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MPL on track to start closing binding LNG offtake agreements by mid-year: CEO


Talks advance with East Asian customers

Shipping advantage for site on Mexico's Pacific Coast

  • Author
  • Harry Weber
  • Editor
  • Richard Rubin
  • Commodity
  • Natural Gas Shipping

Houston — Mexico Pacific Limited is in advanced discussions with customers in South Korea, Japan and China about purchasing supplies from the up to 12.9 million mt/year liquefaction terminal it is proposing to build on Mexico's West Coast, CEO Douglas Shanda said Jan. 28.

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The stepped-up talks follow a run-up in Asian spot prices and extended wait times that have persisted since October at the Panama Canal for LNG tankers passing through without a reservation.

Perhaps the project's biggest draw has been its proposed location on the Pacific Ocean. Tankers would be able to avoid the Panama Canal and reach East Asia, MPL's primary customer target, in about half the time it takes for shipments from the US Gulf Coast. Months of constraints at the Canal have put greater focus on the location advantage.

"The delays in the Panama Canal, and to a large part the weather in the Gulf of Mexico, didn't necessarily increase the level of engagement, but what we have seen is a level of urgency around getting something done," Shanda said in an interview with S&P Global Platts. "There is more of an urgency on their side to moving things forward to binding offtake."

The only new North American liquefaction project to be sanctioned in 2020 was Sempra Energy's Energia Costa Azul export facility, which also is being built along Mexico's Pacific Coast.

MPL, which is catering mostly to utilities and other end-users, has preliminary agreements with five Asian counterparties covering 10 million mt/year of supply. Shanda would not name the counterparties, but he said the three biggest importing countries in the region – South Korea, Japan and China -- are represented.

MPL is on track to start closing binding agreements around the middle of this year – when it also expects to receive an export permit from the Mexican government -- and reach a final investment decision on the first and second phase of the project by the end of 2021 or in early 2022, Shanda said. A lump-sum turnkey agreement with a contractor to build the facility is still being pursued. Shanda expects the cost of the facility to be in line with second wave Gulf Coast terminals that have promised a cost of $500-$600/mt.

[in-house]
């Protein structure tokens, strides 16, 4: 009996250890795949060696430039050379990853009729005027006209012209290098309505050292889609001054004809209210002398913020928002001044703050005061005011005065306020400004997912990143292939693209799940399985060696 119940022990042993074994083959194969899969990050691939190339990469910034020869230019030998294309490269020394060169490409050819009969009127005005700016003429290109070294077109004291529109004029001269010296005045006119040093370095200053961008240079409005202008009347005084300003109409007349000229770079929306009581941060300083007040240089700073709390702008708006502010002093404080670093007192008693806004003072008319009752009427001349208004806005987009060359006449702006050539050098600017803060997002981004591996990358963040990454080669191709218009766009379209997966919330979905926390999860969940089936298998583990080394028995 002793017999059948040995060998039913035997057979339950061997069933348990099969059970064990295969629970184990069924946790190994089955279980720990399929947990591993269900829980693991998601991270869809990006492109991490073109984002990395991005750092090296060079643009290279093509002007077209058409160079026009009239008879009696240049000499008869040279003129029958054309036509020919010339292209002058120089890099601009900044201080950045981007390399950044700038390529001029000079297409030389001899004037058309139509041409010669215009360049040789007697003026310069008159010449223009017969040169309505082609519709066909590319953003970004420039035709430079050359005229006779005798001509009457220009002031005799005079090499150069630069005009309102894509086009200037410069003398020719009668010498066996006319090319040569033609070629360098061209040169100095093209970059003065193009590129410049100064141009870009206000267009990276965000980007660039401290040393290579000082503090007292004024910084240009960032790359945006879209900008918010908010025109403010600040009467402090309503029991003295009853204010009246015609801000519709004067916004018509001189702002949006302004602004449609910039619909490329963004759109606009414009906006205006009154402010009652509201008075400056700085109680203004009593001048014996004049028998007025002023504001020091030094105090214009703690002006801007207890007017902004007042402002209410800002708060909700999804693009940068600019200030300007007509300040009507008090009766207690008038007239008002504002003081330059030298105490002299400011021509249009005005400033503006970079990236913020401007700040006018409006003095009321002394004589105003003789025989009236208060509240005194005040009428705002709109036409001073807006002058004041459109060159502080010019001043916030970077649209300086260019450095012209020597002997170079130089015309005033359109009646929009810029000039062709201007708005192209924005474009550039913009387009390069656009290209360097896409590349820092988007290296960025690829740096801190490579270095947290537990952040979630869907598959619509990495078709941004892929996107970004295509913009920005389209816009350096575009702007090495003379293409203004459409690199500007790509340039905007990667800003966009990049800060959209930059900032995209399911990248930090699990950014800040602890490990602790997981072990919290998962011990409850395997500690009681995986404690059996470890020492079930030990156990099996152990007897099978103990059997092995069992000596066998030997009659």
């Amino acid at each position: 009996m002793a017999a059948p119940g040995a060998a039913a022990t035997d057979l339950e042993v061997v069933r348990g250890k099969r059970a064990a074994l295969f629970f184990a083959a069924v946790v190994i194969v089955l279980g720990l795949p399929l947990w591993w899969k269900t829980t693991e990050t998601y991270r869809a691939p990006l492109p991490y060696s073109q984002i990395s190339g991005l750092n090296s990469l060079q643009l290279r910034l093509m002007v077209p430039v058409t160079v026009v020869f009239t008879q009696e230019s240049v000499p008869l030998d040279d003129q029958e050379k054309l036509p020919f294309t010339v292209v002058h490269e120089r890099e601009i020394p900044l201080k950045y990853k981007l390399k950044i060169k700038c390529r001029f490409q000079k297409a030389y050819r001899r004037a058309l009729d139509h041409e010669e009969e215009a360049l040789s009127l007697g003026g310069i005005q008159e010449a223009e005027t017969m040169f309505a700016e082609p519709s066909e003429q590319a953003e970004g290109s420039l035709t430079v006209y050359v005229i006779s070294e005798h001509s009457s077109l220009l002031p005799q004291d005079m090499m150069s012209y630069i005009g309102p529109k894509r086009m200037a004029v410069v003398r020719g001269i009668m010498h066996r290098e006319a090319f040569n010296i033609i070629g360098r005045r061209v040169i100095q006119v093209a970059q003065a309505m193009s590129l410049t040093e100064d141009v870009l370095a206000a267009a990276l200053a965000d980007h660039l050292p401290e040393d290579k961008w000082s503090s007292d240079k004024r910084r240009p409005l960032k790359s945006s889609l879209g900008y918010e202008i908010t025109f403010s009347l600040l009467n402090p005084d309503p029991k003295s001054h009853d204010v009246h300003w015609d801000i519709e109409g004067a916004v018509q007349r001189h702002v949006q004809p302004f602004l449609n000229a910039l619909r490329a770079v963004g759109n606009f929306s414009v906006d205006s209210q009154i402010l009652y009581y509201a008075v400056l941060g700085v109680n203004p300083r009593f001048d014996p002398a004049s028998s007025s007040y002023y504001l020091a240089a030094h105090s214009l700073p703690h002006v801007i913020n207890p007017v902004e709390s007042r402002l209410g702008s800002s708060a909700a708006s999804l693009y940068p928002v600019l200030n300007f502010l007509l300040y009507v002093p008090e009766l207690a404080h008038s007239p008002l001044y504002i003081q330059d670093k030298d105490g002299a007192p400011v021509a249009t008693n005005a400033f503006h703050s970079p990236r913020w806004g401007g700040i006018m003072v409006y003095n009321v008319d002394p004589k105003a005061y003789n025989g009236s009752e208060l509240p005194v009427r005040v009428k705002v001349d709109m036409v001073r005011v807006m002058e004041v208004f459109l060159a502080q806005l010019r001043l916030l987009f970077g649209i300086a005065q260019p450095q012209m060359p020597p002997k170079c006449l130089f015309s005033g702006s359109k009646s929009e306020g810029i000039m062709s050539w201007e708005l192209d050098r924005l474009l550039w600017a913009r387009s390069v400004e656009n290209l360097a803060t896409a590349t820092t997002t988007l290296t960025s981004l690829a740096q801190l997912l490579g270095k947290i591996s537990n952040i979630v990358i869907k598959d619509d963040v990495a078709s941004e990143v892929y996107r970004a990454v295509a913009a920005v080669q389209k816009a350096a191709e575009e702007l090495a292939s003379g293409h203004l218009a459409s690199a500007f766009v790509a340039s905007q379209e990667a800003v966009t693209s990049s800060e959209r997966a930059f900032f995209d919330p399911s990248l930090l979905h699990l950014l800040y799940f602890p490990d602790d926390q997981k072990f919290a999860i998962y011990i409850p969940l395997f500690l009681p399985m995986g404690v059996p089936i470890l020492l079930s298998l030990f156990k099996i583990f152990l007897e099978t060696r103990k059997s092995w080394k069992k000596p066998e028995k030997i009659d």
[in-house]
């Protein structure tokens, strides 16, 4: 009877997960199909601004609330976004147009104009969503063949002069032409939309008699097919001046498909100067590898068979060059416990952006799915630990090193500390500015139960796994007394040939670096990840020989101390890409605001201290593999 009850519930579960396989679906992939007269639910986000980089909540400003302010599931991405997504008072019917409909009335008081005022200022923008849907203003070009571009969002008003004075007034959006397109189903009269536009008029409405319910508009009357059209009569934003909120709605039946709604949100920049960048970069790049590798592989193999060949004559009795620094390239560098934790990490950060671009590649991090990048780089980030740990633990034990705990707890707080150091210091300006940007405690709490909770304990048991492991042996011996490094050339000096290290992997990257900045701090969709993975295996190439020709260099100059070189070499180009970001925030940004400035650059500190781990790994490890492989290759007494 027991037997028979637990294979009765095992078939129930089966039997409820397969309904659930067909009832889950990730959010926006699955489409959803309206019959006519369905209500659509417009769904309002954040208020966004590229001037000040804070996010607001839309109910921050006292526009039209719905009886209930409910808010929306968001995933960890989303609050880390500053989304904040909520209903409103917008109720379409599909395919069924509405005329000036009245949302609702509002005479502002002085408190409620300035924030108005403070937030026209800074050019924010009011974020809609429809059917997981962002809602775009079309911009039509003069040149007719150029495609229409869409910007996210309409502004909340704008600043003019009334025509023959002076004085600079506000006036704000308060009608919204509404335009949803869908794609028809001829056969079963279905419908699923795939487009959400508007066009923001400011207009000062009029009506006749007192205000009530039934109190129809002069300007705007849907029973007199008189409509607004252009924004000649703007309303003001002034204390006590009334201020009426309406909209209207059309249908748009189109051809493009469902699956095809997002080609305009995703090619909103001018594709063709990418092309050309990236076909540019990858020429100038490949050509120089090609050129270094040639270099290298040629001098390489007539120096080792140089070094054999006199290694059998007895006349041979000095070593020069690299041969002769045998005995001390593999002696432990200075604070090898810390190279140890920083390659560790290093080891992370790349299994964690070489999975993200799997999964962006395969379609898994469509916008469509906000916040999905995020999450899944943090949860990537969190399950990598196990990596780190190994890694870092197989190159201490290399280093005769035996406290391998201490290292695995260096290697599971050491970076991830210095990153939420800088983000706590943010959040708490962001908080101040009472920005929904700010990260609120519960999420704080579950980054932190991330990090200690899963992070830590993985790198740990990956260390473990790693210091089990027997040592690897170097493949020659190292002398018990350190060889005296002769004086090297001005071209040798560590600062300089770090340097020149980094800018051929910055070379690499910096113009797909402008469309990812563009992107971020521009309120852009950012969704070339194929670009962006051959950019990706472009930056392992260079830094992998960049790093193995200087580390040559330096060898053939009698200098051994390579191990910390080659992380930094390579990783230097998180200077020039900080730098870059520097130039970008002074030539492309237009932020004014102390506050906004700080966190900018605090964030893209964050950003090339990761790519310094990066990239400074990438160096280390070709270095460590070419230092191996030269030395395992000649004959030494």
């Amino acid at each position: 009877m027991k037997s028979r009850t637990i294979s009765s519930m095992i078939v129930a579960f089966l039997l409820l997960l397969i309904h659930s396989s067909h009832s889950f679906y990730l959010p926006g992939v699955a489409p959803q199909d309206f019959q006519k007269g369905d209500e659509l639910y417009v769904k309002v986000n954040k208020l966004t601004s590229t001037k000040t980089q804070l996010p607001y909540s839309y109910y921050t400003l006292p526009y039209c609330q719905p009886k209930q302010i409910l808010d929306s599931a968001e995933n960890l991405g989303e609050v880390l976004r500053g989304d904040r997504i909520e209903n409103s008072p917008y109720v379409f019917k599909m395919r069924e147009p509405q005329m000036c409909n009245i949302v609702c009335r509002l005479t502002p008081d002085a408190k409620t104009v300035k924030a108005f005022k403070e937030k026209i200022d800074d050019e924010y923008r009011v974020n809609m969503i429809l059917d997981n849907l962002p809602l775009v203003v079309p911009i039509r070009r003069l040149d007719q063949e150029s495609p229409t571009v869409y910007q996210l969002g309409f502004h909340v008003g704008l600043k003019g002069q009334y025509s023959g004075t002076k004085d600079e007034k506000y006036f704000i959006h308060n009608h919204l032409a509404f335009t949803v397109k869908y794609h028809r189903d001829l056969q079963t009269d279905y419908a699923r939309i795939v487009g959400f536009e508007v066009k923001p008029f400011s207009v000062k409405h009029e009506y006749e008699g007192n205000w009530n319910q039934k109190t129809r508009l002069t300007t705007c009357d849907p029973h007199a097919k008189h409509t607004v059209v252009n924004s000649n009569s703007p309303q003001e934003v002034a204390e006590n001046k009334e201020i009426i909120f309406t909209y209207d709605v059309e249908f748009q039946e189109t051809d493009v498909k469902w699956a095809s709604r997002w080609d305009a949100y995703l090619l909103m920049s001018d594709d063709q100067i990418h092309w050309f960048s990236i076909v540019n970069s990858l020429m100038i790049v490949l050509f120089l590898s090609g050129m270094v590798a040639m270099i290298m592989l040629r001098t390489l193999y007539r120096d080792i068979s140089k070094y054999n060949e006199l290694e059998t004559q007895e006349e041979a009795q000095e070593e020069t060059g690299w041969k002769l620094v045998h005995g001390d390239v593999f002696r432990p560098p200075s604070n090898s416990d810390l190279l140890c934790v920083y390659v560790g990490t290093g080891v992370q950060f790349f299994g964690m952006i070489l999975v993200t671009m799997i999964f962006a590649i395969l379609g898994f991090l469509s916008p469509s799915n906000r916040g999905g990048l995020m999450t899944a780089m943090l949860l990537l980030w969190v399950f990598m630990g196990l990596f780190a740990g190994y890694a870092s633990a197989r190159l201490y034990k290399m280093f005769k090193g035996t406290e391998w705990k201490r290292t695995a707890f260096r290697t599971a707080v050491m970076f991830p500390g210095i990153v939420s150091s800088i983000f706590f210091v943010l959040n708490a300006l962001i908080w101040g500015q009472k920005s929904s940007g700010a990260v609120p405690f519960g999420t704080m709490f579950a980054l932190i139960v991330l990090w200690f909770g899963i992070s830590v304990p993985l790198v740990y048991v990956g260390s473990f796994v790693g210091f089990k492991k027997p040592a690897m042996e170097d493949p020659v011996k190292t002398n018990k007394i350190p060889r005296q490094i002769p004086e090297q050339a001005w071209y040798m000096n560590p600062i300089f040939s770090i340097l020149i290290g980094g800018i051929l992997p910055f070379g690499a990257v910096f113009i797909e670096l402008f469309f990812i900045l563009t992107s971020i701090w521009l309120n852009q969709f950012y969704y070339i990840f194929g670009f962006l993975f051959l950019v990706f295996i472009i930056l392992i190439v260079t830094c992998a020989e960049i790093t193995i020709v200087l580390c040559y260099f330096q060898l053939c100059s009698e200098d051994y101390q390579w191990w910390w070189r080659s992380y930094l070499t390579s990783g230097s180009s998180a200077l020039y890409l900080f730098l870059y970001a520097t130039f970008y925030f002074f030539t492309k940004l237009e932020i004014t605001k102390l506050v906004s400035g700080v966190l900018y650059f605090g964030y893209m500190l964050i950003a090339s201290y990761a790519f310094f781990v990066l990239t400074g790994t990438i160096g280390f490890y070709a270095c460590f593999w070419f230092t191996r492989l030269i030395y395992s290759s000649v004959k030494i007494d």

"For us to be competitive, we have to be in that neighborhood," Shanda said.

TechnipFMC is doing the front-end engineering and, along with Bechtel, is in the mix for discussions about the engineering, procurement and construction contract, he said.

Backed by venture capital firm Avaio Capital, the facility would be built at a site of what was supposed to be an import terminal.

MPL is looking to index its contracts to the US Henry Hub or Waha, and it is open to agreements under which the offtaker would procure its own feedgas or MPL would procure the gas for the offtaker.

Contract length

At full capacity, MPL would push Northwest Mexico gas demand to 2.4 Bcf/d, or double the inflow capacity to the region. Considering that the El Paso Natural Gas pipeline could be affected by both ECA and MPL's LNG export projects, various expansion opportunities will likely occur, if MPL reaches FID like ECA did in November.

One thing Shanda is holding firm on is contract term. The memorandums of understanding that MPL has signed contemplate traditional 20-year agreements.

"Three or four years ago, when I was at my previous job, everybody kept saying the long-term deal was dead," the former Cheniere Energy executive said. "Then we signed six or seven long-term deals. I find everybody talks about shorter term deals, but that's not what we are hearing from our customers."

Shanda added: "There's no magic about it. It's price and term."